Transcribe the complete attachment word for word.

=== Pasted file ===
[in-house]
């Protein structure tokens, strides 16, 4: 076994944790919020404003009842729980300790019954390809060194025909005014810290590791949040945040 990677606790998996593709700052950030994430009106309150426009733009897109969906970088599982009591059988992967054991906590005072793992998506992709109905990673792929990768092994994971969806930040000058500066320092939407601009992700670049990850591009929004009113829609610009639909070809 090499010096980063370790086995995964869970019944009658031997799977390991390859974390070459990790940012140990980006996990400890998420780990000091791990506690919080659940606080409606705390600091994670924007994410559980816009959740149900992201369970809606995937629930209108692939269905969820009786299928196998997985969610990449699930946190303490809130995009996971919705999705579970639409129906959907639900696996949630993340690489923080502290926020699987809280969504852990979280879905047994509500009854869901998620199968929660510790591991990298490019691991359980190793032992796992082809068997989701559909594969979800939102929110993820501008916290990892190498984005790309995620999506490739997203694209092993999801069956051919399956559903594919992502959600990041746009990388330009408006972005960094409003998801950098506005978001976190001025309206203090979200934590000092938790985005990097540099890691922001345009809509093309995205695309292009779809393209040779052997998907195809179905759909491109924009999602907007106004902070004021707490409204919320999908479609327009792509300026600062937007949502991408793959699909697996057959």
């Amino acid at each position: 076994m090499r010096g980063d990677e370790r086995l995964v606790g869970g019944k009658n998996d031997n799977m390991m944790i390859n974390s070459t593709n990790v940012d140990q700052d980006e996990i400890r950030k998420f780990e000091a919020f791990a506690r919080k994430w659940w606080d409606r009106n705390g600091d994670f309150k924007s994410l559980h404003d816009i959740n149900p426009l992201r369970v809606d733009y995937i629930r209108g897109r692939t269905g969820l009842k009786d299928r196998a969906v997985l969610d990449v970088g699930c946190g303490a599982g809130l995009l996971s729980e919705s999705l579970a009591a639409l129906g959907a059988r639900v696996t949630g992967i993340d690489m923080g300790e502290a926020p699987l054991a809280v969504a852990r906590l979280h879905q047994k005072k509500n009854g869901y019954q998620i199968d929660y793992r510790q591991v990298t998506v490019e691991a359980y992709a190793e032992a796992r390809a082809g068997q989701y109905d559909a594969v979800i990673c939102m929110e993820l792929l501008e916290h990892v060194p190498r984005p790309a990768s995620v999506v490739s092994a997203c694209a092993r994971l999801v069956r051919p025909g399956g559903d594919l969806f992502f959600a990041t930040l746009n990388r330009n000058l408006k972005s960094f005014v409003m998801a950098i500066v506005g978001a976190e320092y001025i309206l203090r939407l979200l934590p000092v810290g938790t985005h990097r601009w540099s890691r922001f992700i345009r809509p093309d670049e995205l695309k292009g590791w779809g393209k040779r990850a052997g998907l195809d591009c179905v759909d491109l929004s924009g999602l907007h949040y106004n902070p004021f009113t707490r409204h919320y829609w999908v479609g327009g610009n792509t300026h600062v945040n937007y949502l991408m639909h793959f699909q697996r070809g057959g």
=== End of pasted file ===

[in-house]
């Protein structure tokens, strides 16, 4: 076994944790919020404003009842729980300790019954390809060194025909005014810290590791949040945040 990677606790998996593709700052950030994430009106309150426009733009897109969906970088599982009591059988992967054991906590005072793992998506992709109905990673792929990768092994994971969806930040000058500066320092939407601009992700670049990850591009929004009113829609610009639909070809 090499010096980063370790086995995964869970019944009658031997799977390991390859974390070459990790940012140990980006996990400890998420780990000091791990506690919080659940606080409606705390600091994670924007994410559980816009959740149900992201369970809606995937629930209108692939269905969820009786299928196998997985969610990449699930946190303490809130995009996971919705999705579970639409129906959907639900696996949630993340690489923080502290926020699987809280969504852990979280879905047994509500009854869901998620199968929660510790591991990298490019691991359980190793032992796992082809068997989701559909594969979800939102929110993820501008916290990892190498984005790309995620999506490739997203694209092993999801069956051919399956559903594919992502959600990041746009990388330009408006972005960094409003998801950098506005978001976190001025309206203090979200934590000092938790985005990097540099890691922001345009809509093309995205695309292009779809393209040779052997998907195809179905759909491109924009999602907007106004902070004021707490409204919320999908479609327009792509300026600062937007949502991408793959699909697996057959």
């Amino acid at each position: 076994m090499r010096g980063d990677e370790r086995l995964v606790g869970g019944k009658n998996d031997n799977m390991m944790i390859n974390s070459t593709n990790v940012d140990q700052d980006e996990i400890r950030k998420f780990e000091a919020f791990a506690r919080k994430w659940w606080d409606r009106n705390g600091d994670f309150k924007s994410l559980h404003d816009i959740n149900p426009l992201r369970v809606d733009y995937i629930r209108g897109r692939t269905g969820l009842k009786d299928r196998a969906v997985l969610d990449v970088g699930c946190g303490a599982g809130l995009l996971s729980e919705s999705l579970a009591a639409l129906g959907a059988r639900v696996t949630g992967i993340d690489m923080g300790e502290a926020p699987l054991a809280v969504a852990r906590l979280h879905q047994k005072k509500n009854g869901y019954q998620i199968d929660y793992r510790q591991v990298t998506v490019e691991a359980y992709a190793e032992a796992r390809a082809g068997q989701y109905d559909a594969v979800i990673c939102m929110e993820l792929l501008e916290h990892v060194p190498r984005p790309a990768s995620v999506v490739s092994a997203c694209a092993r994971l999801v069956r051919p025909g399956g559903d594919l969806f992502f959600a990041t930040l746009n990388r330009n000058l408006k972005s960094f005014v409003m998801a950098i500066v506005g978001a976190e320092y001025i309206l203090r939407l979200l934590p000092v810290g938790t985005h990097r601009w540099s890691r922001f992700i345009r809509p093309d670049e995205l695309k292009g590791w779809g393209k040779r990850a052997g998907l195809d591009c179905v759909d491109l929004s924009g999602l907007h949040y106004n902070p004021f009113t707490r409204h919320y829609w999908v479609g327009g610009n792509t300026h600062v945040n937007y949502l991408m639909h793959f699909q697996r070809g057959g």